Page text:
One of the most important elements of any fantasy novel is the authenticity of its setting. The more the reader can believe in a natural retelling of a fictional reality the more he or she will accept the events. Creating a world isn't just a matter of physical description either – it's being able to take a series of elements that together form an entity the reader accepts without question.
Language, culture, belief systems, physical characteristics, architecture, history, philosophies, social structures, and even educational systems are all aspects that clue us into the nature of the novelistic world. At the same time characterization — from personal behaviour to familial and class-oriented interaction — is one of the key ways to develop that world, even a fantasy setting which depends for its success on the subtlety rendered nature or form of the fantastic element. The reader needs to believe in its reality within the context of the world – or the whole story falls apart.
In the first two books of her Oran Trilogy — New Moon and Sadar's Keep — Midori Snyder established the world her story takes place in by these less-obvious and nuanced means. In some ways it has been like watching the development of a Polaroid picture as circumstances have come more into focus the more we have read. Through getting to know the characters, the gradual unfolding of Oran's history, and the depictions of the social hierarchy, by the time we have reached the final book of the trilogy, Beldan's Fire we have as clear a picture of the world as the characters do.
Beldan's Fire starts with our focus split between characters and locations scattered across the whole of the island country. The Fire Queen Zorah's power is starting to weaken with her repeated attempts to control the new elemental queens who have come into the world. Each time her grip slips, another little bit of the world disappears as the forces of chaos reclaim the world.
All that can save Oran lies in the prospect of the fourth elemental queen, water, being found and a new Queen's Knot formed that will shield the world from chaos. But Zorah will do all that she can to prevent this happening because she needs that power to preserve her immortality. Two hundred years ago she killed or incapacitated her three sister queens for just that reason and worked to eliminate all traces of the power in the world save for hers. Any child born with the ability to control Water, Air, Earth, or Fire is killed before they could reach maturity.
Jobber, the new Fire element, and Shedwyn, Earth, have stayed at New Moon, (the name of the movement dedicated to overthrowing the Queen), headquarters Sadar Keep, while Lirrel, the Air element, is travelling to find the Water element. The plan is for them to meet in Beldan where Jobber will confront Zorah and replace her as Fire Queen. The four will then travel into inner space and create the new Queen's Knot before chaos has a chance to destroy Oran.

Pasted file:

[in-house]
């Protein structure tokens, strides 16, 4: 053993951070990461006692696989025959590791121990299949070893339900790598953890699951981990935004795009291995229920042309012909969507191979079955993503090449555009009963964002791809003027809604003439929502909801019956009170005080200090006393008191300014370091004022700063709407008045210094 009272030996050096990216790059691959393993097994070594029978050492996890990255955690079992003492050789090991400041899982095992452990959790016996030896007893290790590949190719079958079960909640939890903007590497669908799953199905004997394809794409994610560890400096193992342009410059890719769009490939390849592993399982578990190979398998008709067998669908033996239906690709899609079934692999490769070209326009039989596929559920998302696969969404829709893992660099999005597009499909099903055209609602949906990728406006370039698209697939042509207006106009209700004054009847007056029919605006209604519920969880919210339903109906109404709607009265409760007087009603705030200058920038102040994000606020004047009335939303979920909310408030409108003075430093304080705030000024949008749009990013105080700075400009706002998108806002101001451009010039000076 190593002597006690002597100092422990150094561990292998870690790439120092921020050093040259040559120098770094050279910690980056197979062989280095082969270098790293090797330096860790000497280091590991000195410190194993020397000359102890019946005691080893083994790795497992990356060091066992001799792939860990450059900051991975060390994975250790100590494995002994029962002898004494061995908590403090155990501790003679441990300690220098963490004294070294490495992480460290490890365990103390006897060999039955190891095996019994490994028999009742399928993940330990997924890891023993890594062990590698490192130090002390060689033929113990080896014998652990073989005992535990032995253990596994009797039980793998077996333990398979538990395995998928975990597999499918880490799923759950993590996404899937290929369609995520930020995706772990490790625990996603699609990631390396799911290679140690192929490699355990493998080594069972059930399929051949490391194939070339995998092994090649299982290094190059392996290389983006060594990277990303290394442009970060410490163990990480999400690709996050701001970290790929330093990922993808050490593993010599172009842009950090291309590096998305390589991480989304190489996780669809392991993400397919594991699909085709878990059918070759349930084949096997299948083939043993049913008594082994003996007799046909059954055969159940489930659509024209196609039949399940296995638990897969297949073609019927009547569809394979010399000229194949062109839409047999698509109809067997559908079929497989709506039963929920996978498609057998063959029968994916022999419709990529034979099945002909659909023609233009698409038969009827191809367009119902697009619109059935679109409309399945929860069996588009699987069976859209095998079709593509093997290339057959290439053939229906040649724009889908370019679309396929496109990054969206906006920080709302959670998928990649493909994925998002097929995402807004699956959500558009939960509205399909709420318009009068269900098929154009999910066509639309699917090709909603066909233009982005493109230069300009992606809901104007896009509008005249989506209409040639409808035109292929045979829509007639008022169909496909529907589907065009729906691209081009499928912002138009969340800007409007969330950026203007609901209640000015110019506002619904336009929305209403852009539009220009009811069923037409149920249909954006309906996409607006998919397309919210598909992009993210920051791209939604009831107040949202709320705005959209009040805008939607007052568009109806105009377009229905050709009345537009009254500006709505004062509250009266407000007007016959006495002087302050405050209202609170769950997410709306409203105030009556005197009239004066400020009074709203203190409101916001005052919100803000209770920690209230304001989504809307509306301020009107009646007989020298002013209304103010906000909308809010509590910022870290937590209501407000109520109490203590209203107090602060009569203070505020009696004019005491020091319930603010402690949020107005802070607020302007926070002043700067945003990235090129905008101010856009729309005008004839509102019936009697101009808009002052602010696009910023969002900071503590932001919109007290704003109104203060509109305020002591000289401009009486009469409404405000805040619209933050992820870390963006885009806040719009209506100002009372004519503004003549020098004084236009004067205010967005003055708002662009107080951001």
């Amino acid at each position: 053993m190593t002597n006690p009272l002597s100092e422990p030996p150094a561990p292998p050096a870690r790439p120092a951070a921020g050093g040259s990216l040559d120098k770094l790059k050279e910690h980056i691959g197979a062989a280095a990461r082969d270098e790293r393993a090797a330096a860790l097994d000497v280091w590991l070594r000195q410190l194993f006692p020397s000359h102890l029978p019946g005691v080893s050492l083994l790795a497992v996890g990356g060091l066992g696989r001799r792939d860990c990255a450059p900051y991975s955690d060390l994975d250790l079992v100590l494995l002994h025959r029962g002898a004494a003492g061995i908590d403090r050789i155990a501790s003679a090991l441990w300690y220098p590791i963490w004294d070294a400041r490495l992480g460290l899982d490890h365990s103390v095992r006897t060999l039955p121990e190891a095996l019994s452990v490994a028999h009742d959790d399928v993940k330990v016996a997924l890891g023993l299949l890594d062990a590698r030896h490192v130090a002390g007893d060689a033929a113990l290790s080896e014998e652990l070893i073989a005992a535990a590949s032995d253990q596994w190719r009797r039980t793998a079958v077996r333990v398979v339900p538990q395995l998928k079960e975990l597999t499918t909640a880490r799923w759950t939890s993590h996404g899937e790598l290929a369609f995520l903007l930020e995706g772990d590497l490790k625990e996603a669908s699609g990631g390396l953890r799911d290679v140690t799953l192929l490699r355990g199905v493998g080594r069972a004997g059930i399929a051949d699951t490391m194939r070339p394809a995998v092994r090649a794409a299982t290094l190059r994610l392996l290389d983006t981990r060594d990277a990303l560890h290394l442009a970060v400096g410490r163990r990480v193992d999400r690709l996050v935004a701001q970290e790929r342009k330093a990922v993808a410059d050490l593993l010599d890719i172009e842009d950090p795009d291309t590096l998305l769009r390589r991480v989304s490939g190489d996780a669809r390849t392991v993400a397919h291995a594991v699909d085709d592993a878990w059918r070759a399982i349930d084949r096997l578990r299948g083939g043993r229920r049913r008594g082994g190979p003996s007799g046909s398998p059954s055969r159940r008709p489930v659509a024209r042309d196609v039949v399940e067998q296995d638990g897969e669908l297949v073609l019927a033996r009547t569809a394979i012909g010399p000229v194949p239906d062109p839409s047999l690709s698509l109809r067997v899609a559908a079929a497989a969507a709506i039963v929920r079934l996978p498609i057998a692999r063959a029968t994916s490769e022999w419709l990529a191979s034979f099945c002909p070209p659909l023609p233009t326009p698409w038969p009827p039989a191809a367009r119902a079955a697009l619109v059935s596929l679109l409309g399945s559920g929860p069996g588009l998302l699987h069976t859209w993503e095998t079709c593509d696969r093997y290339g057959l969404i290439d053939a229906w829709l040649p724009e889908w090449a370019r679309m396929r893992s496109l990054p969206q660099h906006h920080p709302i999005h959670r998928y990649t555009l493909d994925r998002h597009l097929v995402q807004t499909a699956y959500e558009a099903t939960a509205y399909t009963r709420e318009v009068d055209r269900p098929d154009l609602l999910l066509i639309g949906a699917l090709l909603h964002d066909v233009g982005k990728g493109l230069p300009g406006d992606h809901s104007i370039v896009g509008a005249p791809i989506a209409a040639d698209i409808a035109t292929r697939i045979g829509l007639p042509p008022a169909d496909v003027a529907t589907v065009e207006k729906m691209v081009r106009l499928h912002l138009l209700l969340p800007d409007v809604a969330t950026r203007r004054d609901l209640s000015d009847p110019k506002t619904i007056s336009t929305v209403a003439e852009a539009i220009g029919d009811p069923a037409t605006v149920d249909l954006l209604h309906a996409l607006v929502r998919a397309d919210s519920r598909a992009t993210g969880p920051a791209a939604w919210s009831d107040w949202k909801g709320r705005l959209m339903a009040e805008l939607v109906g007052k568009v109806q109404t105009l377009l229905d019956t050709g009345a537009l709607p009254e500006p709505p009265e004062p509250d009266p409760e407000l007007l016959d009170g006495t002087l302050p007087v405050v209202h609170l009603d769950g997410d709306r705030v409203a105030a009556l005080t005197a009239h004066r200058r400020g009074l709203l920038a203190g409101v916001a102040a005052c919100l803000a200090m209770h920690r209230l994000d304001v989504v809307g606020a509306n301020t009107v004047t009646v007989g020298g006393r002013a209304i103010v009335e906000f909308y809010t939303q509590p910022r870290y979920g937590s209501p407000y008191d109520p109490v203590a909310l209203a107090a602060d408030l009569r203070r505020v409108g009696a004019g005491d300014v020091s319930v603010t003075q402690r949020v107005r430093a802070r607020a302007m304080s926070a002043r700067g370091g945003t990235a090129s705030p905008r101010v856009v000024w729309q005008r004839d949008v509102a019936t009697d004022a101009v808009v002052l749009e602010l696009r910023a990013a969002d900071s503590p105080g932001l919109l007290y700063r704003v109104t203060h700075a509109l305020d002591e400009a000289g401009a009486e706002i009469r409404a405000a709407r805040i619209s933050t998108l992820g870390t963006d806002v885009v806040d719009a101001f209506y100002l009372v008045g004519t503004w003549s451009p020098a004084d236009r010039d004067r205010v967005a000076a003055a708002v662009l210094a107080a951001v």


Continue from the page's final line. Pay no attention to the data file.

Of course, plans never go as expected. Each time Zorah loses a little of her control parts of the country literally cease to exist. Sadar Keep and parts of the old castle in Beldan are some of the first areas to collapse and vanish into nothingness. When Jobber and Shedwyn find themselves without a roof over their heads they decide to leave for Beldan early and not wait for Lirrel to contact them.
But then Shedwyn's pregnancy becomes complicated and she is forced to stop and Jobber has to go on alone. They just have to hope they'll be able to meet at the Queen's Knot in inner space without being physically near each other. Lirrel has had early success in finding the new Water element, but unfortunately the occupying Silean army is after her too and so she has to figure out how to get her off the island where she lives and sneak her back to the mainland under their noses.
What's remarkable about these books is how well Midori Snyder has created the world that these events take place in. The characters fit in with their environment perfectly, to the point that people from the country and city are easily distinguished by their manners of speech and their attitudes. It's very easy to see each main character in your mind's eye and watch them move about their environment. You can almost hear and smell the sounds and scents of Beldan when you see it through the eyes of Jobber.
The descriptions of each of the elemental queens when they are tapping into their sources of power are so vivid that you can feel almost feel the water washing your feet and the air moving your hair. Of course the expression the "earth moved" takes on a whole other meaning for Shedwyn and she frightens her partner nearly half to death.
The Oran Trilogy is a marvellous creation on the part of Midori Snyder as she has successfully brought a whole new world to life for our enjoyment. The characters she has created are unique individuals who are interesting to spend time with and even the supposed bad guys, while not the nicest of individuals, are more than just stereotypes.
Beldan's Fire is a wonderful conclusion to a well-crafted and beautifully executed trilogy. It's wonderful to see it back in print again after all the years of it being out-of-print. The restoration of deserving titles is a trend I'd like to see continue.Powered by Sidelines